Almost all the different physiological processes in our bodies are governed by a circadian rhythm including alertness, heart rate, mood, digestion, and sleep. Due to the earth revolving around the sun in a 24 hour period our circadian rhythms have adjusted to doing the same.
Our body clock is the system in our body which helps to regulate our sleep and wake timing which then governs our circadian rhythm. Doing the same thing every day helps to strengthen the rhythm, whereas erratic schedules weaken it.
What helps our circadian rhythm.
Light is the biggest stimulus for adjusting our body clock. When exposed to darkness our body starts to produce more melatonin, which is the chemical that encourages sleep. Alternatively, the chemical is decreased in the morning causing us to wake up.
Blue light alternatively negatively affects us and can shift our body clock by delaying the onset of sleep and reducing the quality of sleep overnight. This is why we suggest staying away from LEDs, TVs, smartphones, tablets, and incandescent bulbs. Everyone needs to be mindful of this, but it is especially important for kids because they are extra sensitive to the effects of blue light.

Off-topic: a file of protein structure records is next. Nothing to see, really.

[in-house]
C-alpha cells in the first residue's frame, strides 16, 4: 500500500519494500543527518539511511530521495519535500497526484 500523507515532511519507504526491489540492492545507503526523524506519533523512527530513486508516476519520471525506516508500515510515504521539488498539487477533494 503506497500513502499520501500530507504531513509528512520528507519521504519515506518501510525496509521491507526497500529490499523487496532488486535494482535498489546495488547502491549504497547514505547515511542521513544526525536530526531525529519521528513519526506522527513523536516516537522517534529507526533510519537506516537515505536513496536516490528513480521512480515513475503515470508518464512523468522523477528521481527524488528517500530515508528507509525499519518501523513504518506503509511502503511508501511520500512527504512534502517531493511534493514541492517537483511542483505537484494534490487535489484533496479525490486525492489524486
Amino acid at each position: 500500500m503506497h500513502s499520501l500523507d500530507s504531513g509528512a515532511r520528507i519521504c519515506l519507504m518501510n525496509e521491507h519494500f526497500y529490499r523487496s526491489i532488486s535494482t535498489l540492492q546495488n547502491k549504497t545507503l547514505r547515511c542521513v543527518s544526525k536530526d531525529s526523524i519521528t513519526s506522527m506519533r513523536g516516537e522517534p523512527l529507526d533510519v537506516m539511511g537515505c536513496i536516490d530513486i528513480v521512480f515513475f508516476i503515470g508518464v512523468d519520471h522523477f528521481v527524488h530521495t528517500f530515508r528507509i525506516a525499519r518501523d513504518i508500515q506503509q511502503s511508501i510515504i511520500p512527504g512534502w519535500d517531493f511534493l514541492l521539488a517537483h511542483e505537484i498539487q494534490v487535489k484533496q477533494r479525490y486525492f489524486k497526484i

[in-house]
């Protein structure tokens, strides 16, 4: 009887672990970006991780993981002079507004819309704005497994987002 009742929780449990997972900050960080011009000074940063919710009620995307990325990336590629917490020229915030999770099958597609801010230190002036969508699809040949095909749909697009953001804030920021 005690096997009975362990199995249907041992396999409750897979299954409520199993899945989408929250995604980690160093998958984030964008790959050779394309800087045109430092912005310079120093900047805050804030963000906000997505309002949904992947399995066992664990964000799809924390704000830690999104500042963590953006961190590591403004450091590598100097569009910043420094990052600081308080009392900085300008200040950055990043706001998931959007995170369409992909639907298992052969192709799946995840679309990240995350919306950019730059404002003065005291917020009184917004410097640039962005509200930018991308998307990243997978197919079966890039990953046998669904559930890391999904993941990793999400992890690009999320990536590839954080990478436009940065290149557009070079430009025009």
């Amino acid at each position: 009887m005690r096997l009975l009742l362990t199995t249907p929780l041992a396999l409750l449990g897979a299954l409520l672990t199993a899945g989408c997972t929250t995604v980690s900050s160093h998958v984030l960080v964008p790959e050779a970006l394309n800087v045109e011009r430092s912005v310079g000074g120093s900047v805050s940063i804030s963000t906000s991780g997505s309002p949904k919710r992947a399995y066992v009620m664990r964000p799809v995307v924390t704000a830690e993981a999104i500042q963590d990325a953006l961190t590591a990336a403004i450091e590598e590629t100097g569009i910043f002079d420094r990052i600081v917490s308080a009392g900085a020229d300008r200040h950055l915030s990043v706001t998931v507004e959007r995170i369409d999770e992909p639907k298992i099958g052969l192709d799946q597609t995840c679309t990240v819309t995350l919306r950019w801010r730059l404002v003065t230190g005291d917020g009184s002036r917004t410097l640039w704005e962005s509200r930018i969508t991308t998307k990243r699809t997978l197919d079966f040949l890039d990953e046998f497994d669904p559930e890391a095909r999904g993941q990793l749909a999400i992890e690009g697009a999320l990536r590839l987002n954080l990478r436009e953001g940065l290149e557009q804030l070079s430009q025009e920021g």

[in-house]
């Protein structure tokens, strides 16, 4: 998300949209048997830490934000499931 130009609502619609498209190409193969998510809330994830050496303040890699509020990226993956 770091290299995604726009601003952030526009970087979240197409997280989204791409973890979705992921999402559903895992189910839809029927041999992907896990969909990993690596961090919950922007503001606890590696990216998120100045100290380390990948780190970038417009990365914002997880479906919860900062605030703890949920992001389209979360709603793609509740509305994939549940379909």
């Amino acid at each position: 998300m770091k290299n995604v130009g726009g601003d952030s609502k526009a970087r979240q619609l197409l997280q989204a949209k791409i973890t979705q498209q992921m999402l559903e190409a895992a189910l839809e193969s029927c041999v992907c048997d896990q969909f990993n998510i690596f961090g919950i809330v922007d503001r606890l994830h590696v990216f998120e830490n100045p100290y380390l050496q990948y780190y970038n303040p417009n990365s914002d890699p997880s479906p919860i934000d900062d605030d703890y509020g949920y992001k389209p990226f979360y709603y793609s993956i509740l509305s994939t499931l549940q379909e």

How children’s circadian rhythms differ.
Children sleep differently to adults. They tend to have a lot of deep sleep in the first few hours of the night. This is why you might notice that you can just about overturn their bedroom and they won’t wake! In the second half of the night they experience more REM sleep and light non-REM sleep, this is a time when they might wake more easily. You may hear them moving around more, making some noises but they will still go back to sleep.
Children have a lot of deep non-REM sleep in the first few hours after they fall asleep. That’s why children sleep so soundly in the first few hours after they’ve gone to bed and aren’t disturbed by anything.
As children get older their sleep cycles get longer. A baby’s sleep cycle tends to be about 45-50 minutes and by adulthood, they will be 90 minutes.
How you can encourage a healthy circadian rhythm.
- Exposure your child to light in the morning within the first few hours of wake up – go for a walk or a playground trip.
- Put blackout blinds in their room so that you can encourage melatonin production at bedtime.
- Stop all use of technology within 1.5 hours of bedtime.
- Have a consistent sleep schedule and routines surrounding sleep and waking up.
- Create a calming bedtime routine that cues your child into sleep time.